Local Investigation of Molecular Magnetism|
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Physical Review B - Editor's SuggestionControlled sequential dehydrogenation of single molecules by scanning tunneling microscopy
Nadjib Baadji, Stefan Kuck, Jens Brede, Germar Hoffmann, Roland Wiesendanger, and Stefano Sanvito
Phys. Rev. B 82, 115447 (2010)
Nature - News & Views (related to Phys. Rev. Lett. 105, 066601 (2010) & Phys. Rev. Lett. 105, 047204 (2010))Surface science: Seeing the spin through
Traditionally, magnetism and organic chemistry have not shared the same laboratory. In recent years, however, the two disciplines have become closer to each other as interest has blossomed in studying organic molecules as a transport medium for electronic spins....
Nat. 467, 664 (2010)
Physical Review Letters - Editor's SuggestionDesign of the Local Spin-polarization at the Organic-Ferromagnetic Interface
Nicolae Atodiresei, Jens Brede, Predrag Lazic, Vasile Caciuc, Germar Hoffmann, Roland Wiesendanger, and Stefan Blügel
Phys. Rev. Lett. 105, 066601 (2010)
Cover Image Phys. Rev. Lett. Vol. 105, Issue 6Spin polarization at 2.5 Å above a benzene molecule adsorbed on a Fe/W(110) surface (left panel) slightly below (lower right) and above (upper right) the Fermi level.
Phys. Rev. Lett. Vol. 105, Iss. 6
Physics - spotlighting exceptional research
While organic materials are widely used in electronic devices such as LEDs and photovoltaics, the idea of incorporating organic molecules into spintronic devices remains in its infancy. To stimulate progress in this exciting new field, a more detailed understanding is needed of the electronic and magnetic properties of organic molecules adsorbed on ferromagnetic surfaces. In a paper appearing in Physical Review Letters, Nicolae Atodiresei and colleagues at the Forschungszentrum Jülich and collaborators at the University of Hamburg, both in Germany, address this issue using spin-polarized scanning tunneling microscopy (STM) and density functional calculations for organic molecules adsorbed on a magnetic iron-tungsten surface. They show that while the adsorbed molecule’s magnetic moment remains negligible, the occupied and unoccupied states just below and above the Fermi level are spin polarized. Surprisingly, this spin polarization induced in the molecule is opposite to that of the underlying metal film, and the degree of the spin polarization depends systematically on the strength of the bonding between the molecule and the surface. The spin polarization of states near the Fermi level makes the molecule act as a spin filter for electrons, which are supplied by the STM tip in the present work, but the tip could be replaced in the future by appropriate device structures. – Jonathan Mallett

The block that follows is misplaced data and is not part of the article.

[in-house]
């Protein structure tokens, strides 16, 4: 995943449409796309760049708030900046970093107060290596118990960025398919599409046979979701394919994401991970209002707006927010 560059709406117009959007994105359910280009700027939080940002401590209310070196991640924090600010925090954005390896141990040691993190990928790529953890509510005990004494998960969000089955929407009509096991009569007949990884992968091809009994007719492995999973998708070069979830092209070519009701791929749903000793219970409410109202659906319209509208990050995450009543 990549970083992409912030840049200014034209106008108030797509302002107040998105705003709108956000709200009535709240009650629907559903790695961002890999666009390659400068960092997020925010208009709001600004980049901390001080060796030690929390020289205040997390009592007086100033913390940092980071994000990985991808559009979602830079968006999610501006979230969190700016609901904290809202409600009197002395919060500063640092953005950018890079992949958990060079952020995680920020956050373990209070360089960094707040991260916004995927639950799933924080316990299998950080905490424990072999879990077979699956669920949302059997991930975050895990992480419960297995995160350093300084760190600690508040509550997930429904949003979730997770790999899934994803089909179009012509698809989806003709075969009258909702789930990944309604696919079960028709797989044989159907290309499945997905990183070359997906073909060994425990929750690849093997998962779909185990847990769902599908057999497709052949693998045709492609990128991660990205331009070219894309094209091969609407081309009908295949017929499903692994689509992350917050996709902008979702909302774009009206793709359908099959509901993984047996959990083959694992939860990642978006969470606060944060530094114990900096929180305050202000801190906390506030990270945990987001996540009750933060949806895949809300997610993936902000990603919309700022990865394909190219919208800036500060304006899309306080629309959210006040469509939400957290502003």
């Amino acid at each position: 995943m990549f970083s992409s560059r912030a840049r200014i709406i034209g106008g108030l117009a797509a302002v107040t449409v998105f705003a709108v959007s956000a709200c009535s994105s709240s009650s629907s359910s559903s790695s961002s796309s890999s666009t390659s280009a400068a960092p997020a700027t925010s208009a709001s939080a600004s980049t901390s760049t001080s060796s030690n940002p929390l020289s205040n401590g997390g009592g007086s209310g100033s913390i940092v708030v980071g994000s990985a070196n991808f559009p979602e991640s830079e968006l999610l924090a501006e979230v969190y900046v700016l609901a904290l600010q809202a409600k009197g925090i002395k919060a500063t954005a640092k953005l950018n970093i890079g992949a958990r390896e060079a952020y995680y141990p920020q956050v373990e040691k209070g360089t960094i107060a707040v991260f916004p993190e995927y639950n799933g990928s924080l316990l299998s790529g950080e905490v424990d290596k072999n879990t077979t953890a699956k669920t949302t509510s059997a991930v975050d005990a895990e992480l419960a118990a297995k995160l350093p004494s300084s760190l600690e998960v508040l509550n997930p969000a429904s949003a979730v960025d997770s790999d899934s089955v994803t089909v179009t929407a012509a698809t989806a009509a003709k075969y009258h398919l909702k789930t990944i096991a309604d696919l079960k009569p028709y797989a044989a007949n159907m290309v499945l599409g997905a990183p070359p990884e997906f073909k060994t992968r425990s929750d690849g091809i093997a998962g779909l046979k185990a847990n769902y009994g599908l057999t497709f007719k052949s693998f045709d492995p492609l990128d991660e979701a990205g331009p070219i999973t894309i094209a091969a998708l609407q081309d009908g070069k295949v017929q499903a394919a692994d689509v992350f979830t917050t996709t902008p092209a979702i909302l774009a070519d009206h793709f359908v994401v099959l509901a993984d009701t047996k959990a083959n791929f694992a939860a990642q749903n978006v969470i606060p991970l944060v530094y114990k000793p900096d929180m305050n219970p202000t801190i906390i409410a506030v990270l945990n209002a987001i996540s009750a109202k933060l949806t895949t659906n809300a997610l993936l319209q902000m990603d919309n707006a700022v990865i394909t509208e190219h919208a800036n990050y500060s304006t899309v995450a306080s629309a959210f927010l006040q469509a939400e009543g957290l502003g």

Nature Physics - News & Views (related to Phys. Rev. Lett. 105, 047204 (2010))Stefano Sanvito: Molecular spintronics: The rise of spinterface science
Little is known about the mechanisms that govern the injection of spins into organic molecules. A new study suggests that the metal/organic interface is key, paving the way for a new field in which interfaces are specifically designed for spin applications. This is this field of 'spinterface' science.
Nat. Physics 6, 562 (2010)
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